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Oregon Jumbo Loans: Buy a Bigger Home

jumbo loans in Oregon

WHAT IS A JUMBO LOAN IN OREGON?

Oregon jumbo loans are mortgages that exceed conforming loan limits. If you plan to buy a bigger home in Oregon, you may need a jumbo loan to finance the transaction.

Conforming Loan Limits in Oregon

The Federal Housing Finance Agency (FHFA) sets conforming limits for every county in the United States. The agency gathers repeat home sales and refinance data, and by weighting the averages, they produce the House Price Index (HPI). The HPI indicates home affordability, by region.

The HPI determines conforming loan limits for Fannie Mae and Freddie Mac, the two Government Sponsored Entities (GSEs) that acquire the vast majority of loans made between private lenders and consumers. Conforming loans meet several criteria, including borrower and property eligibility requirements. One thing is for sure: the loan amount cannot exceed conforming loan limits. When a loan exceeds those limits, it’s a jumbo mortgage.

For some counties in America, FHFA makes adjustments to the conforming loan limit. Large cities have higher loan limits that smaller, rural areas. But this is not the case in Oregon. Despite higher home prices in Portland, loan limits here are the same as any smaller city like Eugene.

Thus, all Oregon counties have the following conforming loan limit: $421,100

OREGON JUMBO LOAN REQUIREMENTS

Borrowers looking for a jumbo loan in Oregon will need excellent credit and bring a reasonable down payment to the table. Jumbo loans can be taken out on several types of residential properties.

Non-conforming loans, like jumbo mortgages, are typically held by the lender (rather than sold to Fannie Mae or Freddie Mac). Thus, loan requirements are not as “easy” as conventional or government-insured mortgage programs. Each lender has its own underwriting guidelines for jumbo loans, too. However, some broad generalizations can be made.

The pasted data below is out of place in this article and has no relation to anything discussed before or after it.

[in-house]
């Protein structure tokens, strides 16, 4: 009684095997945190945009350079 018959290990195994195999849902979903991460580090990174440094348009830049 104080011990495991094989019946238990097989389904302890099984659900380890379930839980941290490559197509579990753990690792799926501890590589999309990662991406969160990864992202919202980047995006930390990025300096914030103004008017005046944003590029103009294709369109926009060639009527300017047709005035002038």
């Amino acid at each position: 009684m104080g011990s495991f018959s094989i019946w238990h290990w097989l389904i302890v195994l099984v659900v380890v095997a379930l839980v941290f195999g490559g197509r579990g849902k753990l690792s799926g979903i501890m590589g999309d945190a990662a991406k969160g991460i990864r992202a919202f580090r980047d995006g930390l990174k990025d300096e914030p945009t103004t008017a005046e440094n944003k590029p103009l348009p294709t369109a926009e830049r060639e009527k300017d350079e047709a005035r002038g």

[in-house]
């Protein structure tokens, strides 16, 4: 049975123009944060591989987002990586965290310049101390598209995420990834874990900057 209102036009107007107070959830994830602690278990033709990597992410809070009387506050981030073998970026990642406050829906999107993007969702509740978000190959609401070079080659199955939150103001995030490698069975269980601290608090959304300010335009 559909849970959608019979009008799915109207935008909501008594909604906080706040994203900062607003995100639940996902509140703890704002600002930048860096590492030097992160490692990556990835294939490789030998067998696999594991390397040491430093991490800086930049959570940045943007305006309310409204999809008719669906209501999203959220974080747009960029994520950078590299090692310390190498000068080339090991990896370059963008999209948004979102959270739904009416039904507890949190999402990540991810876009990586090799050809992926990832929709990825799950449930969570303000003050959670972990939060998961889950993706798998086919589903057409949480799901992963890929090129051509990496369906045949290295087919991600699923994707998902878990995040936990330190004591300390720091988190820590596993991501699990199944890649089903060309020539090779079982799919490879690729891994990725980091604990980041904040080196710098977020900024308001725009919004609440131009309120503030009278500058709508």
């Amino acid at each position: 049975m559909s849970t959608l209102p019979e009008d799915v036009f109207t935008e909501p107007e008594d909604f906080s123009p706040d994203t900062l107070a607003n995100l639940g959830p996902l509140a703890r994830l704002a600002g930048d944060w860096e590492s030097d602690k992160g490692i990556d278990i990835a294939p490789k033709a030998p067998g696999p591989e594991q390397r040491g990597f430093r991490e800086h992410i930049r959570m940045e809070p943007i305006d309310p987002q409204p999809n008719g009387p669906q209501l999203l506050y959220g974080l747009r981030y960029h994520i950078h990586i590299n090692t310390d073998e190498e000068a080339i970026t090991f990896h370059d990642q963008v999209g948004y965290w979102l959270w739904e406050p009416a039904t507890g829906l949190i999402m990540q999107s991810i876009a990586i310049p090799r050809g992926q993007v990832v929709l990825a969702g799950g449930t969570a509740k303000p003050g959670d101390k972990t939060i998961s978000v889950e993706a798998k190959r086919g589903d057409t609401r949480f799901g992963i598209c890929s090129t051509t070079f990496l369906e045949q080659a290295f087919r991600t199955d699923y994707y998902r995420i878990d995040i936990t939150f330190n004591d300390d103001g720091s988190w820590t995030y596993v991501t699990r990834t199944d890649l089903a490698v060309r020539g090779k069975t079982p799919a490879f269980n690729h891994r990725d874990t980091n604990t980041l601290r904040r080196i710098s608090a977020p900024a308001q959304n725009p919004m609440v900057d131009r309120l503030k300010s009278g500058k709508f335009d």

Oregon Jumbo Loan Property Eligibility

Property Location

  • There are no “high-cost area” adjustments in any county in the state of Oregon.

Eligible Property Types

  • Owner occupied
  • 1 to 4-unit primary residence
  • Second homes
  • Investment properties

Number of Units

While loan limits in Oregon are not adjusted on a regional basis, multi-unit properties get a break. Anything over the following conforming loan limits will require a jumbo loan:

  • One Unit: $424,100
  • Two Units: $543,000
  • Three Units: $656,350
  • Four Units: $815,650

Oregon Jumbo Loan Borrower Eligibility

Jumbo loans are typically not used by first time home buyers (but they are certainly not prohibited from using one). Most jumbo loan borrowers have equity from a prior home and can make a 20% down payment, which is ideal. That way, you won’t have to carry mortgage insurance.

Some lenders allow down payments as small as 10% down. However, that lower requirement isn’t necessarily available as the loan amount goes up. Meaning, down payment requirements might be stricter on a $1M loan than a smaller one for $750K.

Here are some typical down payment and borrower requirements to get a jumbo loan:

  • 20% down payment gets a better interest rate and you won’t have to carry mortgage insurance
  • 10% down (90% LTV) is still possible with exceptional credit
  • FICO score minimums start in the 680-740 range
  • 38% debt-to-income ratio (DTI)

Oregon Jumbo Loan Terms

  • Fixed rate mortgage (FRM) or adjustable rate mortgage (ARM)
  • $2 million loan limit ($3.0M on case-by-case basis)
  • LTVs above 80% require private mortgage insurance (PMI)

Jumbo Loan Rates in Oregon

Borrowers can expect 0.25% to 0.50% percent higher interest rates for Oregon jumbo loans than conventional or government-backed mortgage programs. Higher rates are a risk premium. That balances out the lender’s risk of funding larger homes which can be more difficult to liquidate in the case of foreclosure.

Jumbo Loan Mortgage Insurance

As “non-conforming” loans, jumbo mortgages are not insured by the government. Whenever the loan-to-value (LTV) is greater than 80%, private mortgage insurance (PMI) is required.